Anyone within the state of Utah, Arizona or Colorado (and everyone else who concerns themselves with environmental issues) has heard the uproar as of late. The government has begun to auction off 148,598 acres of federal land to energy companies look to expand exploration and possible mining operations in hope to increase gas and mineral production.
Some see this as a bad thing, and some don't really care. In any case, it tend to polarize the masses, and defines where people stand on these sorts of issues. Some people think that this massive land auction could be the "death of the Colorado River" (see Abrahm Lustgarten's article on sandiego.com). Opponents such as Robert Redford and other activists has jumped on the bandwagon of "environmentalism", while the national government and even the BLM has come out to defend the decision to open the land up. Rep. Brian Baird, D-Wash., said, "It's a little bit like someone telling you they're going to rob only part of your house. It is a final insult from an administration that has done so much to destroy this country."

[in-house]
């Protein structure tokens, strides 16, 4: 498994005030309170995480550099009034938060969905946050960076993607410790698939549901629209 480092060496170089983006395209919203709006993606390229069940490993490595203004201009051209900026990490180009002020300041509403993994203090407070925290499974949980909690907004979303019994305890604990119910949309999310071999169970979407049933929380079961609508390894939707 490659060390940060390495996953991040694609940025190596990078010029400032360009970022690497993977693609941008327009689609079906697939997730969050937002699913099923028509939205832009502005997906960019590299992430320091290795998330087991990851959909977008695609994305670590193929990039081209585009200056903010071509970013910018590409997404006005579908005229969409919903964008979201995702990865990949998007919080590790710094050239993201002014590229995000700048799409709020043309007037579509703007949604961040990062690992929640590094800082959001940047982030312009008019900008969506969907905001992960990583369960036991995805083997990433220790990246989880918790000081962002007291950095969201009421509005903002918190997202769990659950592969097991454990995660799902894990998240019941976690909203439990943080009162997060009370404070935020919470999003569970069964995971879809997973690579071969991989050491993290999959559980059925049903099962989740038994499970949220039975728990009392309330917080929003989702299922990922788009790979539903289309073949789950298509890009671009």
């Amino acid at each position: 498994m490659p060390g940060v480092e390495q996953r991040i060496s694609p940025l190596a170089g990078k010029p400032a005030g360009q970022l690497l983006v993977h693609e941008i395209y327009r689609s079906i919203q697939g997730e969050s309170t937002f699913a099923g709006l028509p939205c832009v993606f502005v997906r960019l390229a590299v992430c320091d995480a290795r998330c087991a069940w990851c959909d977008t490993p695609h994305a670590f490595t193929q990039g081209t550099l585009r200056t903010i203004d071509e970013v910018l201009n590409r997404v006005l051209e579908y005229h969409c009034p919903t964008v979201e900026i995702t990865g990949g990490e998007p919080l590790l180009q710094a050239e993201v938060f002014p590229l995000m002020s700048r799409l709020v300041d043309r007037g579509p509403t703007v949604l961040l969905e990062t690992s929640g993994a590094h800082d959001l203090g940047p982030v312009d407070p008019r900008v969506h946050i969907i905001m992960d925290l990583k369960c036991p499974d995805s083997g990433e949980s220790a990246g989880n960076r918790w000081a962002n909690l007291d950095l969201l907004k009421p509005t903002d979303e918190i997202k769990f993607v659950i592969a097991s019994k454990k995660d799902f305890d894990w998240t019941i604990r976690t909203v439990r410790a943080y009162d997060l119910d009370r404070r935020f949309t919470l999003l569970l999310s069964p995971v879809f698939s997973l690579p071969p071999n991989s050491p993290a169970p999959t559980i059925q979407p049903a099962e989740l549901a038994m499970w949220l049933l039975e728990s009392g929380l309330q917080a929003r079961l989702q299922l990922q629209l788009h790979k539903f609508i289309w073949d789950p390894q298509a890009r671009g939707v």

I think both sides have some legitimate issues. The government almost sold some vital pieces of land that border such famous places as Dinosaur National Monument and Delicate Arch in Arches National Park. I see no good reason why they would want someone drilling within eyesight of these wonderful natural landscapes. The rest however is fair game. It could stimulate the local economy and start to decrease foreign dependancy on oil.
As usual, its tough to take sides, since I see flaws in both arguments. And, as usual, the most probable solution lies somewhere in the middle.